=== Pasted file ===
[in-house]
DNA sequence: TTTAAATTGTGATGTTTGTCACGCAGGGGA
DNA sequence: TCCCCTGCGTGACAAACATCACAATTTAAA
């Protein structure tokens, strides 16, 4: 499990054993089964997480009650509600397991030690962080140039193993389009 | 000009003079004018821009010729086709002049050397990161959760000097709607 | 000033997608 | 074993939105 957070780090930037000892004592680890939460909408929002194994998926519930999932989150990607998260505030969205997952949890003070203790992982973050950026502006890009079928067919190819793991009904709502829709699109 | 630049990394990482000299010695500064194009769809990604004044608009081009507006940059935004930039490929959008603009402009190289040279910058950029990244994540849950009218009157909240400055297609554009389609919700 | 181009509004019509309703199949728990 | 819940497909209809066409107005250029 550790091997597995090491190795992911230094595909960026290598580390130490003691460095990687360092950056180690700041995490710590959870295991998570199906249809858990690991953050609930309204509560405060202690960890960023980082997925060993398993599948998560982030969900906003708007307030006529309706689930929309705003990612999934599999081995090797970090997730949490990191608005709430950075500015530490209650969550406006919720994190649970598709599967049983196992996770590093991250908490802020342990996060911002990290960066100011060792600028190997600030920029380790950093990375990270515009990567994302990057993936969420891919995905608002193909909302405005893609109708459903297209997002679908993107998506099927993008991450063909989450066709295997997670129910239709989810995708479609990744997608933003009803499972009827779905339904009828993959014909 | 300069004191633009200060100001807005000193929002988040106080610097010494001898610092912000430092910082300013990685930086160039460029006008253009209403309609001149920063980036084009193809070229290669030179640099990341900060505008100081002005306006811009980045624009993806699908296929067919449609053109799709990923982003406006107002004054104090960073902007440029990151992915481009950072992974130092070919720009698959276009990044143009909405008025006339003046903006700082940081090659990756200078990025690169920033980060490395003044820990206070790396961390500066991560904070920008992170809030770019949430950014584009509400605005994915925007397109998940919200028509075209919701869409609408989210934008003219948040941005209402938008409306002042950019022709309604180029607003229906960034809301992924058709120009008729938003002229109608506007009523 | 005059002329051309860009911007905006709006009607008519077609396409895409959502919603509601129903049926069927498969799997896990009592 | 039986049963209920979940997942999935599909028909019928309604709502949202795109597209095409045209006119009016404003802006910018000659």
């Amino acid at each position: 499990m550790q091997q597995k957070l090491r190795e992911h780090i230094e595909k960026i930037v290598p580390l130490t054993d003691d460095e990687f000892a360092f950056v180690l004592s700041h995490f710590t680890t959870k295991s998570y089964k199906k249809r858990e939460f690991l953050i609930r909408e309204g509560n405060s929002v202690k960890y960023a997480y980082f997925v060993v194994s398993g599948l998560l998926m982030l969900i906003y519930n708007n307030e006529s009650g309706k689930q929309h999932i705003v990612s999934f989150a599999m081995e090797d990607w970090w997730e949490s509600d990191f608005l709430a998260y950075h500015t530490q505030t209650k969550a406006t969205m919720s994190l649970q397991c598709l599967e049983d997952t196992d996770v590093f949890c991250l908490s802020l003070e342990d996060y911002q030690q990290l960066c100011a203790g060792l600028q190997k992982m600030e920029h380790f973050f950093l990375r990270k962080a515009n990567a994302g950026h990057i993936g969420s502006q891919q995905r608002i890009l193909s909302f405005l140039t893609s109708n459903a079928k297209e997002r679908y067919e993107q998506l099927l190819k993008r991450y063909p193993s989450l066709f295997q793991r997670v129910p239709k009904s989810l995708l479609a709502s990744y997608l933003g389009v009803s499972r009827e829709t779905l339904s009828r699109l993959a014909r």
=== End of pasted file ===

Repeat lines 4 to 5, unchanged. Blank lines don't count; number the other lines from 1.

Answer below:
């Protein structure tokens, strides 16, 4: 499990054993089964997480009650509600397991030690962080140039193993389009 | 000009003079004018821009010729086709002049050397990161959760000097709607 | 000033997608 | 074993939105 957070780090930037000892004592680890939460909408929002194994998926519930999932989150990607998260505030969205997952949890003070203790992982973050950026502006890009079928067919190819793991009904709502829709699109 | 630049990394990482000299010695500064194009769809990604004044608009081009507006940059935004930039490929959008603009402009190289040279910058950029990244994540849950009218009157909240400055297609554009389609919700 | 181009509004019509309703199949728990 | 819940497909209809066409107005250029 550790091997597995090491190795992911230094595909960026290598580390130490003691460095990687360092950056180690700041995490710590959870295991998570199906249809858990690991953050609930309204509560405060202690960890960023980082997925060993398993599948998560982030969900906003708007307030006529309706689930929309705003990612999934599999081995090797970090997730949490990191608005709430950075500015530490209650969550406006919720994190649970598709599967049983196992996770590093991250908490802020342990996060911002990290960066100011060792600028190997600030920029380790950093990375990270515009990567994302990057993936969420891919995905608002193909909302405005893609109708459903297209997002679908993107998506099927993008991450063909989450066709295997997670129910239709989810995708479609990744997608933003009803499972009827779905339904009828993959014909 | 300069004191633009200060100001807005000193929002988040106080610097010494001898610092912000430092910082300013990685930086160039460029006008253009209403309609001149920063980036084009193809070229290669030179640099990341900060505008100081002005306006811009980045624009993806699908296929067919449609053109799709990923982003406006107002004054104090960073902007440029990151992915481009950072992974130092070919720009698959276009990044143009909405008025006339003046903006700082940081090659990756200078990025690169920033980060490395003044820990206070790396961390500066991560904070920008992170809030770019949430950014584009509400605005994915925007397109998940919200028509075209919701869409609408989210934008003219948040941005209402938008409306002042950019022709309604180029607003229906960034809301992924058709120009008729938003002229109608506007009523 | 005059002329051309860009911007905006709006009607008519077609396409895409959502919603509601129903049926069927498969799997896990009592 | 039986049963209920979940997942999935599909028909019928309604709502949202795109597209095409045209006119009016404003802006910018000659």
């Amino acid at each position: 499990m550790q091997q597995k957070l090491r190795e992911h780090i230094e595909k960026i930037v290598p580390l130490t054993d003691d460095e990687f000892a360092f950056v180690l004592s700041h995490f710590t680890t959870k295991s998570y089964k199906k249809r858990e939460f690991l953050i609930r909408e309204g509560n405060s929002v202690k960890y960023a997480y980082f997925v060993v194994s398993g599948l998560l998926m982030l969900i906003y519930n708007n307030e006529s009650g309706k689930q929309h999932i705003v990612s999934f989150a599999m081995e090797d990607w970090w997730e949490s509600d990191f608005l709430a998260y950075h500015t530490q505030t209650k969550a406006t969205m919720s994190l649970q397991c598709l599967e049983d997952t196992d996770v590093f949890c991250l908490s802020l003070e342990d996060y911002q030690q990290l960066c100011a203790g060792l600028q190997k992982m600030e920029h380790f973050f950093l990375r990270k962080a515009n990567a994302g950026h990057i993936g969420s502006q891919q995905r608002i890009l193909s909302f405005l140039t893609s109708n459903a079928k297209e997002r679908y067919e993107q998506l099927l190819k993008r991450y063909p193993s989450l066709f295997q793991r997670v129910p239709k009904s989810l995708l479609a709502s990744y997608l933003g389009v009803s499972r009827e829709t779905l339904s009828r699109l993959a014909r």